alexgrover

Regression Line Formula


A regression line is simply a single line that best fits the data.

In the pinescript you can plot a linear regression line using the linreg function.

Here i share the entire calculation of the linear regression line, you are free to take the code and modify the functions in the script for creating your own kind of filter.


Hope you enjoy :)
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Hey Alex,
I'm just trying to get the exact function ported from pine to python,
do you have any idea how the "correlation" function works internally, or in other words could you mokup your formula without using any build in pine functions?

Thanks
+1 Reply
@cmos, Hi cmos, in python try using pandas with .rolling(window).corr where window is the correlation coefficient period, pandas allow you to compute any rolling statistic by using rolling(). The correlation coefficient from pine is calculated with : sma(y*x,length) - sma(y,length)*sma(x,length) divided by stdev(length*y,length)*stdev(length*x,length) where stdev is based on the naïve algorithm.
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cmos alexgrover
@alexgrover, you nailed it works perfectly!
+1 Reply
Hi Alex this is very useful thanks!

I am trying to us the homodyne discriminator from ehlers ideal rsi, to set a variable length based on the price cycle for some of my indicators. this does work but the pinescript standard functions do not like dealing with a variable length, so i normally have to code out the functions... i am having such a problem with linreg, so finding your formula is very useful but it has the stock function 'sma' stdev' and 'correlation' which stops the code dead...

I wondered if you might be able to write out the stdev and the correlation functions in pinescript, if you have time.

Let me know what you think

Cheers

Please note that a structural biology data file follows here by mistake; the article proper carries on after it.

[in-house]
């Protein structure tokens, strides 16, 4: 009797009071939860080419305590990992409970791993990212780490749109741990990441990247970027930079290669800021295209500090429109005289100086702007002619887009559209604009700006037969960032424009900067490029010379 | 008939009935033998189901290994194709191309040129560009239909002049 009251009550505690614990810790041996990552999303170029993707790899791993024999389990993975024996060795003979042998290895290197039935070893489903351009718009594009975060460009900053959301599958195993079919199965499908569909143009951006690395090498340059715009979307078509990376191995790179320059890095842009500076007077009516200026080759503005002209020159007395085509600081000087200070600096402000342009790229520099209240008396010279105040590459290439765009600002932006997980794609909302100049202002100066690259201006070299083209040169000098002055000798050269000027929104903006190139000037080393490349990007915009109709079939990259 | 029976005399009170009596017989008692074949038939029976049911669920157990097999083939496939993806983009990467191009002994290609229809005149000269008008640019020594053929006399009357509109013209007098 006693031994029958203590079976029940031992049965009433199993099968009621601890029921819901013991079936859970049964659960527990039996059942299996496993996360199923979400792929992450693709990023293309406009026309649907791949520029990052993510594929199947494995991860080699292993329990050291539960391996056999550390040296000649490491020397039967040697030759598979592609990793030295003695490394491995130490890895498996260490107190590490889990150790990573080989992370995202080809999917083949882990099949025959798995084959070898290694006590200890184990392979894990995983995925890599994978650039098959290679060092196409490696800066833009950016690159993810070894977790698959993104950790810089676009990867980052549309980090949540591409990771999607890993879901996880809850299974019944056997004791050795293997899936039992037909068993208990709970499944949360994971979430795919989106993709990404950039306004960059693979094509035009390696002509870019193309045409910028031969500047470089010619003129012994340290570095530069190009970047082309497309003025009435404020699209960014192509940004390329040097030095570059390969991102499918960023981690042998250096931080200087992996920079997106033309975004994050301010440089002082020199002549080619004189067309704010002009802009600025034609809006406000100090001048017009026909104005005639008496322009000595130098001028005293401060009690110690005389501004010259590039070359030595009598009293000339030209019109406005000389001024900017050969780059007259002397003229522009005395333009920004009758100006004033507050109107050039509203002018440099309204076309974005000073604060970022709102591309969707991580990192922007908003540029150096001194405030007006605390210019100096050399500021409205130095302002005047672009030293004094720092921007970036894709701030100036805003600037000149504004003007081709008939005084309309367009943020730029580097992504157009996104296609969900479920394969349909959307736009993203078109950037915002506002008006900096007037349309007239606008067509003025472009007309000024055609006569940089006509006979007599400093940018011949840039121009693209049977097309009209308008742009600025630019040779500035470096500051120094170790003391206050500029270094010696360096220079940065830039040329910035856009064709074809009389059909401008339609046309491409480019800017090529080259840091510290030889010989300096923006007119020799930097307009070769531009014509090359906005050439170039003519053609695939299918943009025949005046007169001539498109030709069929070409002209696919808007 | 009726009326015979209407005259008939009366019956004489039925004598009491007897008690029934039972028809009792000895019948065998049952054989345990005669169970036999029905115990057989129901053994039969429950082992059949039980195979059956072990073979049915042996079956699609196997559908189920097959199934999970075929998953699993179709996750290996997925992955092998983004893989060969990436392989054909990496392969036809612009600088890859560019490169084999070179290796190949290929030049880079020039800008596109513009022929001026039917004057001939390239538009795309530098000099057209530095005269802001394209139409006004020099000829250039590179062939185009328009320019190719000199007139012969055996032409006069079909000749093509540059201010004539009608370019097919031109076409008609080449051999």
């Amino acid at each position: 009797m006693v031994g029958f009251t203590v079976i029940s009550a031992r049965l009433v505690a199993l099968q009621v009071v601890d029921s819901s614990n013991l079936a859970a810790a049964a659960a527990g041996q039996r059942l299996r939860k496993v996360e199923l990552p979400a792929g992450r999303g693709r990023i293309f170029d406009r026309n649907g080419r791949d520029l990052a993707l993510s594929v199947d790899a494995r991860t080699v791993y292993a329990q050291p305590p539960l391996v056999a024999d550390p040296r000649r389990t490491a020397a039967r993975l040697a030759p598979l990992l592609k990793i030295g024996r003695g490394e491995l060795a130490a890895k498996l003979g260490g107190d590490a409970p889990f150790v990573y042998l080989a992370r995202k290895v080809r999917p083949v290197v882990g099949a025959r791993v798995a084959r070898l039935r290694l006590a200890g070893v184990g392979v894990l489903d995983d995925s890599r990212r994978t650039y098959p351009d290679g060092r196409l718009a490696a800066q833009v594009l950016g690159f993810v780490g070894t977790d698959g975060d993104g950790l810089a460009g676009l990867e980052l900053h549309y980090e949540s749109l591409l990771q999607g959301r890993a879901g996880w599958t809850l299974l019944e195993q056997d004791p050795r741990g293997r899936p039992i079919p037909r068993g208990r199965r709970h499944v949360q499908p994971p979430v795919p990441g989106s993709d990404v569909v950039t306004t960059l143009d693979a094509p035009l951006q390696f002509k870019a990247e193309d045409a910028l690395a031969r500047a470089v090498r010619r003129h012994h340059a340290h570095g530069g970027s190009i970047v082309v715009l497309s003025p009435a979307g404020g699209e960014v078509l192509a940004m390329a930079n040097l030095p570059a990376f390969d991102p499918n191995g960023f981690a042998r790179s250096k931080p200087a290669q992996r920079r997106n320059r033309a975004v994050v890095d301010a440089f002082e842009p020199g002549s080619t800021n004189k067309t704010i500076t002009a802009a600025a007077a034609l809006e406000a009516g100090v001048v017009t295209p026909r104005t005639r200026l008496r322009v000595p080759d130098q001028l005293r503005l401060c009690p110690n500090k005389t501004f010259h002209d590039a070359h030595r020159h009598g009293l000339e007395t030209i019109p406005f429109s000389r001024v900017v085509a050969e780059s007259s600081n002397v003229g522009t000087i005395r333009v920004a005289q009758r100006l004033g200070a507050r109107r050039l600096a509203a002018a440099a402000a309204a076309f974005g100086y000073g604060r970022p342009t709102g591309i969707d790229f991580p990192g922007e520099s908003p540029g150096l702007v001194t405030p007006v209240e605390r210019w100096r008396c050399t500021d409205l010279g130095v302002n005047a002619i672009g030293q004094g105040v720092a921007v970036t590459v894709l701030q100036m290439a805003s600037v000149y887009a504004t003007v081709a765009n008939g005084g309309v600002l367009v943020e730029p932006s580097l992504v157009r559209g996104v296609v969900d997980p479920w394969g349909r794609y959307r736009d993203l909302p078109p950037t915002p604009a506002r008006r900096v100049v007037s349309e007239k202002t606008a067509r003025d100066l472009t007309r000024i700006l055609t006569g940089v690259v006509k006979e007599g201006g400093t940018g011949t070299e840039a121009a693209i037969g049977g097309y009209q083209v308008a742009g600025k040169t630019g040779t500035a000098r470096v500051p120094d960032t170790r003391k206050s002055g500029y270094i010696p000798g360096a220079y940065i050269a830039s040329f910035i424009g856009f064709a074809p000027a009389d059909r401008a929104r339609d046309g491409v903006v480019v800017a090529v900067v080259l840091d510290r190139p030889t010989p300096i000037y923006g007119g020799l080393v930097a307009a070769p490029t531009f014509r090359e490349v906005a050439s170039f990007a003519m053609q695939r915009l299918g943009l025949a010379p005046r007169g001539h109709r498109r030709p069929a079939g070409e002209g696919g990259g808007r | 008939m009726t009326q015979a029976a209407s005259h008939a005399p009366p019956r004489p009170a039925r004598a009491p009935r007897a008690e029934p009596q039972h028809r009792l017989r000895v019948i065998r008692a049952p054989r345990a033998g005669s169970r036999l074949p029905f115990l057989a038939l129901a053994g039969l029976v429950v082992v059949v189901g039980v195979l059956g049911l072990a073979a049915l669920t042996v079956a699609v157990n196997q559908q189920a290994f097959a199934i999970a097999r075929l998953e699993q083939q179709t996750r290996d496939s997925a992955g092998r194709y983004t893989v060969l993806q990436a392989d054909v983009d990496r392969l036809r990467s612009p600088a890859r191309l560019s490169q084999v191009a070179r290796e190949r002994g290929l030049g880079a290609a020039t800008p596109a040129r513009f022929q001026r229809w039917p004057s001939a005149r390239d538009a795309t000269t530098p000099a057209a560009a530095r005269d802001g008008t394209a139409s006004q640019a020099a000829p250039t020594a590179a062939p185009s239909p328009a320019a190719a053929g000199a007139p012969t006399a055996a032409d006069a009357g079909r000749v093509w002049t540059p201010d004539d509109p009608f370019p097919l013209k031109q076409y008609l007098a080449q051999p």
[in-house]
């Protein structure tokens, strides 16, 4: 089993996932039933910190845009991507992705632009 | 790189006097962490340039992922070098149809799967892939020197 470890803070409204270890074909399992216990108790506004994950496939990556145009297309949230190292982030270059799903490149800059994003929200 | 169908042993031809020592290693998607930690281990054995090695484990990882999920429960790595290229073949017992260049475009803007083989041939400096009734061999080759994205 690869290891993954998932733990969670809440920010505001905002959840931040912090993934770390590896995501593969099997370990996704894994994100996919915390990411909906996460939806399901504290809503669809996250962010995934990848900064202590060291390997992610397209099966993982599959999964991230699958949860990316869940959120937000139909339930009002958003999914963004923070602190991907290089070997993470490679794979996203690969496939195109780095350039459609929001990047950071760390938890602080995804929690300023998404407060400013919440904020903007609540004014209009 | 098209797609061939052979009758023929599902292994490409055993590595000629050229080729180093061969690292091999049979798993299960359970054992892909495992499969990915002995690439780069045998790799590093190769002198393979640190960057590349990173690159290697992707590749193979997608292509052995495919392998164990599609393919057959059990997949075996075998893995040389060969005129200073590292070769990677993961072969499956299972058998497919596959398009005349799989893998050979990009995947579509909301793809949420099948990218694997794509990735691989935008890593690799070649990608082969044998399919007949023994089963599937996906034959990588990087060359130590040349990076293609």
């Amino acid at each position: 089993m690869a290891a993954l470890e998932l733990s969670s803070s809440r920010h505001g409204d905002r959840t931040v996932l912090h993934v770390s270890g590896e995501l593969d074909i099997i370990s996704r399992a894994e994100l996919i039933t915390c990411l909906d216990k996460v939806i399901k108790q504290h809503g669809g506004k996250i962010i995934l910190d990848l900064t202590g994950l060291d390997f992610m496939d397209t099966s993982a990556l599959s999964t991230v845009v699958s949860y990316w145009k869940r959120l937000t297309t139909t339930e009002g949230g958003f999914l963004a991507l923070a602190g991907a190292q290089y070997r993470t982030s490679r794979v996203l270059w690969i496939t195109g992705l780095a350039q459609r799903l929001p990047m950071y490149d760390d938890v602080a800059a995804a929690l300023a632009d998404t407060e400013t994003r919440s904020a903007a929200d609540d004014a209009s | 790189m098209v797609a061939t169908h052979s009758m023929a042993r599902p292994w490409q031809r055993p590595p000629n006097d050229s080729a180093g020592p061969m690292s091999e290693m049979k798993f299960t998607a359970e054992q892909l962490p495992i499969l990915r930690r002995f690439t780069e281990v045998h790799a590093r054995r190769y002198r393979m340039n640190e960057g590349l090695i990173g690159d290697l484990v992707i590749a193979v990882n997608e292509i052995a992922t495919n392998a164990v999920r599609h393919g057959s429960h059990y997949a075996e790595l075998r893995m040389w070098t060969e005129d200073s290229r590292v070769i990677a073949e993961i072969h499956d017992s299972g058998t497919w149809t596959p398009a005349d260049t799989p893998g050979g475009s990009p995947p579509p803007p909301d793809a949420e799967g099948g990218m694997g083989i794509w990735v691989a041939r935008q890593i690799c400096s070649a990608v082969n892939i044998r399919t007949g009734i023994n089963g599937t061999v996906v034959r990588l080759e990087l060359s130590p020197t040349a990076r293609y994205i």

H
+1 Reply
alexgrover DannyBaker
@DannyBaker, Hi, you might want to check my adaptive least square moving average here . The function m() is an adaptive exponential moving average, in you case you can either use the frequency as alpha (1/DominantPeriod), if you want an adaptive simple moving average then use : a = cum(source), b = (a - a)/P where P is round(DominantPeriod)
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DannyBaker alexgrover
@alexgrover, thanks for the suggestion! sadly your answer is a bit beyond my knowledge right now... also it looks like the ma is to responsive for my needs.

Cheers

H
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Hi,

I'm trying to code a Linear Regression Band indicator that has the same standard deviations as the built in Linear Regression indicator/drawing tool.

The mean of my indicator (code below) is correct but the standard deviation bands are always in the wrong place when I compare them to the same length LR indicator or drawing tool.

Does anyone know how to fix this issue so that the bands match the built in drawing tool/indicator?

Here is my code ...

//@version=3
study(shorttitle="LRB", title="Linear Regression Bands", overlay=true)
source = close
length = input(50, minval=1)
offset = 0
mult = input(2, title="StDev", minval=0.001, maxval=5)
basis = linreg(source, length, offset)
dev = mult * stdev(source, length)
upper = basis + dev
lower = basis - dev
plot(basis, color=red)
plot(upper, color=blue)
plot(lower, color=blue)

Many thanks! Pete
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alexgrover peterlondon